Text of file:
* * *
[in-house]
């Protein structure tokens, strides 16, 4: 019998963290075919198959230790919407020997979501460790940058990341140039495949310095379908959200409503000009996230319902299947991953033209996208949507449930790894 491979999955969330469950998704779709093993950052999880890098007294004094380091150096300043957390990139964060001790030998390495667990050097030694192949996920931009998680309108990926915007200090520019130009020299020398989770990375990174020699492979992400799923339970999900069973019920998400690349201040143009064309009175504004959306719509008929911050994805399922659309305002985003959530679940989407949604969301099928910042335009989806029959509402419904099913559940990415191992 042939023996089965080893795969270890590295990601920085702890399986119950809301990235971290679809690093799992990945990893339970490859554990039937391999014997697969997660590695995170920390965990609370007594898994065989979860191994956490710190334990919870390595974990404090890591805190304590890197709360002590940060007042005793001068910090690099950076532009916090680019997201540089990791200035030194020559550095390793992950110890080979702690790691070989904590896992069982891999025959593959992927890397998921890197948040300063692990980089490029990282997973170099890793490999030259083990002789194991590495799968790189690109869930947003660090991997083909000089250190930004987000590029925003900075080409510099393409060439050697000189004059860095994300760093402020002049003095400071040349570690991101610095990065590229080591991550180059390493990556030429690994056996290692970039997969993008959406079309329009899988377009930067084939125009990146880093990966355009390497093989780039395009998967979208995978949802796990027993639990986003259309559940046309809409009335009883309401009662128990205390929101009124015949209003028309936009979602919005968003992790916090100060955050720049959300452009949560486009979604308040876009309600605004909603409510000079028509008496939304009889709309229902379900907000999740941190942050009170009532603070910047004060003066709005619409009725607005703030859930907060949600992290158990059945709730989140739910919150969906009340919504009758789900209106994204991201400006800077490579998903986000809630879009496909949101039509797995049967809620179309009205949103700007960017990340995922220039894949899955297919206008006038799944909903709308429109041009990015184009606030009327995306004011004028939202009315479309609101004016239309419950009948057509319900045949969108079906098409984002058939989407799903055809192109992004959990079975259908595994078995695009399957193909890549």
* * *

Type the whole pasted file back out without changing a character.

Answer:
[in-house]
């Protein structure tokens, strides 16, 4: 019998963290075919198959230790919407020997979501460790940058990341140039495949310095379908959200409503000009996230319902299947991953033209996208949507449930790894 491979999955969330469950998704779709093993950052999880890098007294004094380091150096300043957390990139964060001790030998390495667990050097030694192949996920931009998680309108990926915007200090520019130009020299020398989770990375990174020699492979992400799923339970999900069973019920998400690349201040143009064309009175504004959306719509008929911050994805399922659309305002985003959530679940989407949604969301099928910042335009989806029959509402419904099913559940990415191992 042939023996089965080893795969270890590295990601920085702890399986119950809301990235971290679809690093799992990945990893339970490859554990039937391999014997697969997660590695995170920390965990609370007594898994065989979860191994956490710190334990919870390595974990404090890591805190304590890197709360002590940060007042005793001068910090690099950076532009916090680019997201540089990791200035030194020559550095390793992950110890080979702690790691070989904590896992069982891999025959593959992927890397998921890197948040300063692990980089490029990282997973170099890793490999030259083990002789194991590495799968790189690109869930947003660090991997083909000089250190930004987000590029925003900075080409510099393409060439050697000189004059860095994300760093402020002049003095400071040349570690991101610095990065590229080591991550180059390493990556030429690994056996290692970039997969993008959406079309329009899988377009930067084939125009990146880093990966355009390497093989780039395009998967979208995978949802796990027993639990986003259309559940046309809409009335009883309401009662128990205390929101009124015949209003028309936009979602919005968003992790916090100060955050720049959300452009949560486009979604308040876009309600605004909603409510000079028509008496939304009889709309229902379900907000999740941190942050009170009532603070910047004060003066709005619409009725607005703030859930907060949600992290158990059945709730989140739910919150969906009340919504009758789900209106994204991201400006800077490579998903986000809630879009496909949101039509797995049967809620179309009205949103700007960017990340995922220039894949899955297919206008006038799944909903709308429109041009990015184009606030009327995306004011004028939202009315479309609101004016239309419950009948057509319900045949969108079906098409984002058939989407799903055809192109992004959990079975259908595994078995695009399957193909890549």